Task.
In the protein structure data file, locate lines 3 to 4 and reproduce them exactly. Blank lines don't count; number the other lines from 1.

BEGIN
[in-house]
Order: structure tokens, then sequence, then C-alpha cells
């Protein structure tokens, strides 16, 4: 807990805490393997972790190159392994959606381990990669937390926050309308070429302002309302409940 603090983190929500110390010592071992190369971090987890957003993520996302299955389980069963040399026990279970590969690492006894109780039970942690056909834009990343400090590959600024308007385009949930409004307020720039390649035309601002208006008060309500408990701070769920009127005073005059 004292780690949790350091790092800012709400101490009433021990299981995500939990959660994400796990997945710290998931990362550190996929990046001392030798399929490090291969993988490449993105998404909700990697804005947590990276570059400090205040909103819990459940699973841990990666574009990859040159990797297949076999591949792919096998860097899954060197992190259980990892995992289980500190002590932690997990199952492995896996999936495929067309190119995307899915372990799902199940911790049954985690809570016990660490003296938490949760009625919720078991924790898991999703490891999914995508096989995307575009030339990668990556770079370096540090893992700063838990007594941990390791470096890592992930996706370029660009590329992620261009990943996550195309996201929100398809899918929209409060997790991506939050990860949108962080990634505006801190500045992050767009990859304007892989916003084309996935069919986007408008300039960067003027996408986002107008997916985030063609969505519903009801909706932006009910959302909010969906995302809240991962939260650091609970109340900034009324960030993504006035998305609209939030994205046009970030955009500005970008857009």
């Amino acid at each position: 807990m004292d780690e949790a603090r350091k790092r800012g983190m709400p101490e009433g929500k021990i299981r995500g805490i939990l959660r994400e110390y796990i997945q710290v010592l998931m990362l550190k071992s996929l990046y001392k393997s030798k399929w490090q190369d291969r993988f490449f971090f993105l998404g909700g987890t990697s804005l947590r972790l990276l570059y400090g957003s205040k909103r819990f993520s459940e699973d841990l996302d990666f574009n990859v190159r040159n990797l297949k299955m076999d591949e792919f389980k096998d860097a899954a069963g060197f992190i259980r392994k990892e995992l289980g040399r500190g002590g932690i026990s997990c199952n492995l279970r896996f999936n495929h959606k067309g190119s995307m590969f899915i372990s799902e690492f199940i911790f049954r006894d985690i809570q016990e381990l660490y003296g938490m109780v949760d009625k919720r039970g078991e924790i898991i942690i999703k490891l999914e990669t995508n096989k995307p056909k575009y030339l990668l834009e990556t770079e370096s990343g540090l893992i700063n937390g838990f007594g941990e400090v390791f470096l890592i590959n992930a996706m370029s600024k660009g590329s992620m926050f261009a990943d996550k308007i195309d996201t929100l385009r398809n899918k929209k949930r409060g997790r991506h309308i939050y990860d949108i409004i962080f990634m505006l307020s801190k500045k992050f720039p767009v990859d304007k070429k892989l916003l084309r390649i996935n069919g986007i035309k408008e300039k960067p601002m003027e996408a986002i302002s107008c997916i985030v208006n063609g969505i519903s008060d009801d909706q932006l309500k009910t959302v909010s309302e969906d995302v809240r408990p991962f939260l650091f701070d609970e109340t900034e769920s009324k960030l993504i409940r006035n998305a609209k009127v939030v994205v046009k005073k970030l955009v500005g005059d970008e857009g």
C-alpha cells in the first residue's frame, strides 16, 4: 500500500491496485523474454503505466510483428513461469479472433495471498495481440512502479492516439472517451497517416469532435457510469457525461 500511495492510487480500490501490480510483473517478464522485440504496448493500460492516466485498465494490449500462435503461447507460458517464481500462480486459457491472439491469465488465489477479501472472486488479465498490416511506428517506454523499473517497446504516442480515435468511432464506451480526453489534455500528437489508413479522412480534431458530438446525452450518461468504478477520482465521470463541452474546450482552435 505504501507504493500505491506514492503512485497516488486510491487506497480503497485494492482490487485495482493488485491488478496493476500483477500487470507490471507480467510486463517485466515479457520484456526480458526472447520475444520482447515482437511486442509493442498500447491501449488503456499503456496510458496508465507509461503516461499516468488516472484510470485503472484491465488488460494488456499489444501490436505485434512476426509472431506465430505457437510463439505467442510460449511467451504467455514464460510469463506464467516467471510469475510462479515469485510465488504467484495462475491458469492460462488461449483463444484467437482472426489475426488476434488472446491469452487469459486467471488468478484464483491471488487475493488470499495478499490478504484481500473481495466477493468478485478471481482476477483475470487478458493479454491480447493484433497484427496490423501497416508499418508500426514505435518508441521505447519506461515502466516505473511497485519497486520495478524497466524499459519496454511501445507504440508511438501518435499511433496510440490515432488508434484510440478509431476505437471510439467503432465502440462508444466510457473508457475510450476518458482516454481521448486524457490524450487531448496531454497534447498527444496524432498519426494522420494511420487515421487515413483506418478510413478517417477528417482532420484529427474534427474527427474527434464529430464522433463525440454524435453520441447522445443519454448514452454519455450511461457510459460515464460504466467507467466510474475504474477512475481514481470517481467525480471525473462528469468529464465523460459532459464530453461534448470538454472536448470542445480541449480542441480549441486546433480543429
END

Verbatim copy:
């Protein structure tokens, strides 16, 4: 807990805490393997972790190159392994959606381990990669937390926050309308070429302002309302409940 603090983190929500110390010592071992190369971090987890957003993520996302299955389980069963040399026990279970590969690492006894109780039970942690056909834009990343400090590959600024308007385009949930409004307020720039390649035309601002208006008060309500408990701070769920009127005073005059 004292780690949790350091790092800012709400101490009433021990299981995500939990959660994400796990997945710290998931990362550190996929990046001392030798399929490090291969993988490449993105998404909700990697804005947590990276570059400090205040909103819990459940699973841990990666574009990859040159990797297949076999591949792919096998860097899954060197992190259980990892995992289980500190002590932690997990199952492995896996999936495929067309190119995307899915372990799902199940911790049954985690809570016990660490003296938490949760009625919720078991924790898991999703490891999914995508096989995307575009030339990668990556770079370096540090893992700063838990007594941990390791470096890592992930996706370029660009590329992620261009990943996550195309996201929100398809899918929209409060997790991506939050990860949108962080990634505006801190500045992050767009990859304007892989916003084309996935069919986007408008300039960067003027996408986002107008997916985030063609969505519903009801909706932006009910959302909010969906995302809240991962939260650091609970109340900034009324960030993504006035998305609209939030994205046009970030955009500005970008857009």
């Amino acid at each position: 807990m004292d780690e949790a603090r350091k790092r800012g983190m709400p101490e009433g929500k021990i299981r995500g805490i939990l959660r994400e110390y796990i997945q710290v010592l998931m990362l550190k071992s996929l990046y001392k393997s030798k399929w490090q190369d291969r993988f490449f971090f993105l998404g909700g987890t990697s804005l947590r972790l990276l570059y400090g957003s205040k909103r819990f993520s459940e699973d841990l996302d990666f574009n990859v190159r040159n990797l297949k299955m076999d591949e792919f389980k096998d860097a899954a069963g060197f992190i259980r392994k990892e995992l289980g040399r500190g002590g932690i026990s997990c199952n492995l279970r896996f999936n495929h959606k067309g190119s995307m590969f899915i372990s799902e690492f199940i911790f049954r006894d985690i809570q016990e381990l660490y003296g938490m109780v949760d009625k919720r039970g078991e924790i898991i942690i999703k490891l999914e990669t995508n096989k995307p056909k575009y030339l990668l834009e990556t770079e370096s990343g540090l893992i700063n937390g838990f007594g941990e400090v390791f470096l890592i590959n992930a996706m370029s600024k660009g590329s992620m926050f261009a990943d996550k308007i195309d996201t929100l385009r398809n899918k929209k949930r409060g997790r991506h309308i939050y990860d949108i409004i962080f990634m505006l307020s801190k500045k992050f720039p767009v990859d304007k070429k892989l916003l084309r390649i996935n069919g986007i035309k408008e300039k960067p601002m003027e996408a986002i302002s107008c997916i985030v208006n063609g969505i519903s008060d009801d909706q932006l309500k009910t959302v909010s309302e969906d995302v809240r408990p991962f939260l650091f701070d609970e109340t900034e769920s009324k960030l993504i409940r006035n998305a609209k009127v939030v994205v046009k005073k970030l955009v500005g005059d970008e857009g």